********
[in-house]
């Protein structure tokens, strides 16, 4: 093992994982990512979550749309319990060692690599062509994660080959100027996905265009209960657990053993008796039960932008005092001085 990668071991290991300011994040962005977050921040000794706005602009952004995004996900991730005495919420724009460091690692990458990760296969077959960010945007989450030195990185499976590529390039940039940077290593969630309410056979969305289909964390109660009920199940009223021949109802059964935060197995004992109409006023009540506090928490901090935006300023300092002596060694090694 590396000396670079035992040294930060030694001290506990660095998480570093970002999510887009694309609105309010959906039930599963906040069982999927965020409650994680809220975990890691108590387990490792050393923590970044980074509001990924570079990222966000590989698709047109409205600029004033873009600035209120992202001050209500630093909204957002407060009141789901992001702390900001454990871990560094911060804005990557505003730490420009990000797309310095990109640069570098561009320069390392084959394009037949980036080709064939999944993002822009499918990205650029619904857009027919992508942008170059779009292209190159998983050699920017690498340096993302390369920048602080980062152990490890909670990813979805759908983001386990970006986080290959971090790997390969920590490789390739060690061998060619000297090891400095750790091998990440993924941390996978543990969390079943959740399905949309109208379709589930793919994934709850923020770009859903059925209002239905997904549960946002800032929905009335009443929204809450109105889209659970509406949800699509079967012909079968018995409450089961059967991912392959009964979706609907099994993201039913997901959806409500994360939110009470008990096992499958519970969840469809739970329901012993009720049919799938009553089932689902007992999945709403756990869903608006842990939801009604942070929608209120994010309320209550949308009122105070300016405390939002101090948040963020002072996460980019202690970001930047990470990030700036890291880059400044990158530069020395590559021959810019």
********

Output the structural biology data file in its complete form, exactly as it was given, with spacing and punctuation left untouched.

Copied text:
[in-house]
């Protein structure tokens, strides 16, 4: 093992994982990512979550749309319990060692690599062509994660080959100027996905265009209960657990053993008796039960932008005092001085 990668071991290991300011994040962005977050921040000794706005602009952004995004996900991730005495919420724009460091690692990458990760296969077959960010945007989450030195990185499976590529390039940039940077290593969630309410056979969305289909964390109660009920199940009223021949109802059964935060197995004992109409006023009540506090928490901090935006300023300092002596060694090694 590396000396670079035992040294930060030694001290506990660095998480570093970002999510887009694309609105309010959906039930599963906040069982999927965020409650994680809220975990890691108590387990490792050393923590970044980074509001990924570079990222966000590989698709047109409205600029004033873009600035209120992202001050209500630093909204957002407060009141789901992001702390900001454990871990560094911060804005990557505003730490420009990000797309310095990109640069570098561009320069390392084959394009037949980036080709064939999944993002822009499918990205650029619904857009027919992508942008170059779009292209190159998983050699920017690498340096993302390369920048602080980062152990490890909670990813979805759908983001386990970006986080290959971090790997390969920590490789390739060690061998060619000297090891400095750790091998990440993924941390996978543990969390079943959740399905949309109208379709589930793919994934709850923020770009859903059925209002239905997904549960946002800032929905009335009443929204809450109105889209659970509406949800699509079967012909079968018995409450089961059967991912392959009964979706609907099994993201039913997901959806409500994360939110009470008990096992499958519970969840469809739970329901012993009720049919799938009553089932689902007992999945709403756990869903608006842990939801009604942070929608209120994010309320209550949308009122105070300016405390939002101090948040963020002072996460980019202690970001930047990470990030700036890291880059400044990158530069020395590559021959810019």